This is a post from Jim Haughey's blog that covers the US construction industry.

Jim Haughey is the Chief Economist for Reed Construction Data and has over thirty years experience as a business economist, including twenty years monitoring the construction market. He has a Ph.D. degree in economics from the University of Michigan and has previously taught at the University of Michigan, Ohio University, Michigan State University and the University of Massachusetts.

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Construction Industry Forecasts

Notes from Jim Haughey - May 10, 2011

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Have commodity prices peaked?
Jim Haughey, RCD Chief Economist

If commodity price trends steady or dip lower, the year long surge in construction materials cost will ease and likely backtrack briefly.  Contractors will find their jobs costing less than bid prices in the middle of 2011. And the recent spike in general inflation will ease providing a boost to real incomes, confidence and, hence, demand for building space and facility capacity. This outlook for the rest of year has become more likely but is not yet certain.

Crude oil slipped to $102/ bbl. with gasoline at $4.00/ gal. and diesel at $4.10/ gal. The consensus crude oil price outlook for the rest of the year is about $95/ bbl.  This would drop gasoline and diesel prices about $0.15/ gal.  Futures prices for softwood lumber now suggest that summer prices will be about 10% lower than the peak prices last fall and winter. Copper prices, still near the record high level appear likely to be 8-10% lower this summer than at the beginning of the year. Cement prices are on a different cycle because cement is a domestic commodity except at the peak of the building cycle.  Prices fell in 2010 and have begun to rise slowly in 2011.

As always, accusations that speculators were behind the recent surge in commodity prices have reappeared, especially in Washington. Speculators are again being called greedy and uncaring. Demands are being made to punish them and prevent them from ever doing this to us again. Did speculators play a role in the recent price rises and are we worse off because of what they did?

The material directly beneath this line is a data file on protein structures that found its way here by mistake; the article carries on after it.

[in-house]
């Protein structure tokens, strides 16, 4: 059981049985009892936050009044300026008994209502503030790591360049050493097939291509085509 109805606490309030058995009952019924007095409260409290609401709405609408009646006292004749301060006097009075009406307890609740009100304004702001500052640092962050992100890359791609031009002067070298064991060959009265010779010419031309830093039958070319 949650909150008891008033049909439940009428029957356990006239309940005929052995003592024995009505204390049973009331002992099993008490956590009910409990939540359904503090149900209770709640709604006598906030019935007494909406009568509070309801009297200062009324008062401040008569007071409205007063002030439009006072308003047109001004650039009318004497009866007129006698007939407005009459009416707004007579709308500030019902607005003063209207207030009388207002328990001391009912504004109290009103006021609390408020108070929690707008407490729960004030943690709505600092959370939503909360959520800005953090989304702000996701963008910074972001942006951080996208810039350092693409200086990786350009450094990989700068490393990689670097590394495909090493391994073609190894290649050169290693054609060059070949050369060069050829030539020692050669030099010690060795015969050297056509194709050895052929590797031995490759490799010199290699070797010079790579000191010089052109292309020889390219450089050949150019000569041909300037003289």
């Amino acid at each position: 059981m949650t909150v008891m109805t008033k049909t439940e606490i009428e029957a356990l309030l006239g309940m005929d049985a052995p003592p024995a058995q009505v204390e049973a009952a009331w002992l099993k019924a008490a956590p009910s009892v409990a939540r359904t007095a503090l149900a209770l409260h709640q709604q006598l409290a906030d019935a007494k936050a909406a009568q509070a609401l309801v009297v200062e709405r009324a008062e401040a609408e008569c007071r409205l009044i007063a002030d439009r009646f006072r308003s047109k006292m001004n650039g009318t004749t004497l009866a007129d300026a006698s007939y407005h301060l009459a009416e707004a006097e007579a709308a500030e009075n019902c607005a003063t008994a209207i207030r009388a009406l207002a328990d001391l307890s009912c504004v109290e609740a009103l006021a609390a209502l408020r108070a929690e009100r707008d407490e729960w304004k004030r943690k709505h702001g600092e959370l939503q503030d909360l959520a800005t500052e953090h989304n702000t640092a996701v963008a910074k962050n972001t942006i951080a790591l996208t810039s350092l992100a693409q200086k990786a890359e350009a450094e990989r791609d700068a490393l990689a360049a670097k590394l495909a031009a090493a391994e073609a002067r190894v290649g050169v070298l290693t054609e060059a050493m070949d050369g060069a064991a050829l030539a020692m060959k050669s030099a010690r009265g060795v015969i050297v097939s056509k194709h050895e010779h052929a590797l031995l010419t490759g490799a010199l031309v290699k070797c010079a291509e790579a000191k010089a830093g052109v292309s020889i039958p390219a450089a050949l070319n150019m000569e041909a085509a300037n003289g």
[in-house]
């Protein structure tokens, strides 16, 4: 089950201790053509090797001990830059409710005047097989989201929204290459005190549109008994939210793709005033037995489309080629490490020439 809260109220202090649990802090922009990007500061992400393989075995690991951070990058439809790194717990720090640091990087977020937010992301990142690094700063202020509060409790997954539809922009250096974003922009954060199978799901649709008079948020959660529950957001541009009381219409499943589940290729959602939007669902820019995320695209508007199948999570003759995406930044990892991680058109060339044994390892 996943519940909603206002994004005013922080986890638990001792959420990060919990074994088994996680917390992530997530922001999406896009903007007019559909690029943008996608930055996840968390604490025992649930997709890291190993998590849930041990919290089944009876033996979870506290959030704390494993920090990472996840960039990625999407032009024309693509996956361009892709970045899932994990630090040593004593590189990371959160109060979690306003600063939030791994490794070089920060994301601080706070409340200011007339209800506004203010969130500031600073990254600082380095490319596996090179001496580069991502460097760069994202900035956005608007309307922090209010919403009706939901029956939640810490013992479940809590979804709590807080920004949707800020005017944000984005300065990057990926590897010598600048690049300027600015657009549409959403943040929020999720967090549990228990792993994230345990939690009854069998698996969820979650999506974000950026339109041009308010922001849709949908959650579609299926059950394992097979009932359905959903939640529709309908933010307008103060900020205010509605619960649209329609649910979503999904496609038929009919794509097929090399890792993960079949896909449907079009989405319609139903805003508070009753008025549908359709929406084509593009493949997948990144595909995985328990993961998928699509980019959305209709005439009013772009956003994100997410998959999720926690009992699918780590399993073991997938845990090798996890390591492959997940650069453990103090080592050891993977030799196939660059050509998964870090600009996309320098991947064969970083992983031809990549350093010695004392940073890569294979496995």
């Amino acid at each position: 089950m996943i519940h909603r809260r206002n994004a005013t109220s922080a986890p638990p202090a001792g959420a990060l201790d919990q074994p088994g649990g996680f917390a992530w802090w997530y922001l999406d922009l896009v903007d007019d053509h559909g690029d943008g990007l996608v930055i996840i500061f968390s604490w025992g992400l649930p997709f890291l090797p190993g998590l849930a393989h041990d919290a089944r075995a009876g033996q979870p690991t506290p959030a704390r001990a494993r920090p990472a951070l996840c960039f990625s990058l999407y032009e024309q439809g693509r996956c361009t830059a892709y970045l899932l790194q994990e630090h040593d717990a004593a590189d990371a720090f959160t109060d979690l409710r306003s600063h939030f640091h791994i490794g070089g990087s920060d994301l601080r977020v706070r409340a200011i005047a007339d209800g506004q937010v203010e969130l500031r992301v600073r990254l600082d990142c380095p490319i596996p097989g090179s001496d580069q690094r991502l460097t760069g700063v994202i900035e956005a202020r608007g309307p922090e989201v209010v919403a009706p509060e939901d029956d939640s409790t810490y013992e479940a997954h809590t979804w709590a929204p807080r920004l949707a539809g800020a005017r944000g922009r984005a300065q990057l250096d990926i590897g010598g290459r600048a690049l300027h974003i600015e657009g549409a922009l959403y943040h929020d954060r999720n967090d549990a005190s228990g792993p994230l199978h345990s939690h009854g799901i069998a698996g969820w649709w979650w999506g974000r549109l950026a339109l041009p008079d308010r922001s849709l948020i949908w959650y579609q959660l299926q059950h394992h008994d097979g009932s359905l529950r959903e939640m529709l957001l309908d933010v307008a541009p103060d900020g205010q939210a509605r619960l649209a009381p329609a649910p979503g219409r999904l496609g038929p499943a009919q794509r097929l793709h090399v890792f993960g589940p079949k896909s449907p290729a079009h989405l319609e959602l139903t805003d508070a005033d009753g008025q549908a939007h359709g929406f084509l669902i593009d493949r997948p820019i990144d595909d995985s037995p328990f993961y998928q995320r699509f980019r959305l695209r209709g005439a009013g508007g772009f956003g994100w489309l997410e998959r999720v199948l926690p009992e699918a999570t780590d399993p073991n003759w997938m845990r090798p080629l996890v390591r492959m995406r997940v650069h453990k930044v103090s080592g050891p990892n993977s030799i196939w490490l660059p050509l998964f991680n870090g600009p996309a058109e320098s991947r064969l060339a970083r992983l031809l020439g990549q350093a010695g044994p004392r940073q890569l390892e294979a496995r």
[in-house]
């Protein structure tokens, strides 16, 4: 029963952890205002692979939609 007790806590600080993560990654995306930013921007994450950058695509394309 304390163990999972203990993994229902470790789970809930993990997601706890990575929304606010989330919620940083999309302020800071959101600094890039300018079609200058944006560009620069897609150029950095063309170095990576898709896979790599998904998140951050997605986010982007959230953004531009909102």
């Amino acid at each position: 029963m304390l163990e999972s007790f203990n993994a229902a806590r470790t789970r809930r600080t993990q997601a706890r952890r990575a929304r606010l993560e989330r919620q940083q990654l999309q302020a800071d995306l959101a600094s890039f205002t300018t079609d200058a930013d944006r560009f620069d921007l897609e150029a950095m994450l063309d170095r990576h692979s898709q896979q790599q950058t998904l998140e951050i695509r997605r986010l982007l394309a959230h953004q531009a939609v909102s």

Yes, speculators were very much involved in the recent rapid price rises.  But we are better off for what they did.  Speculation plays a major role in open auction commodity markets. It dampens price changes, both on the upswing and the downswing.  It eases the adjustment that both buyers and sellers have to make to changing prices. Speculation has little impact on the average price over a price cycle.  Speculation is sometimes very profitable but huge losses are almost as common. If the commodity price surge has indeed ended or even paused for a significant period, the current attack on speculators will quickly fade away as it always has before.

Ignoring the short term speculative impact, we are in the expansion phase of the worldwide business cycle and should expect faster price rises for commodities than finished products for several years. The 2010-11 commodity price surge was typical of price trends early in an expansion period.  Suppliers are slow to adjust to rapidly rising demand and the absorption of surplus inventories built up during period of slower economic growth. This delay is part ignorance, part caution and part greed.  Suppliers prefer higher prices.  Typically, they earn most of their profit during a business cycle during a few months early in the expansion when demand increases exceed supply increase and in the brief surge that comes at the peak of the business expansion when supply capacity is strained.  That price surge is still ahead in this cycle, probably late in 2012 or in 2013.

 


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Read Other Recent Jim Haughey Posts

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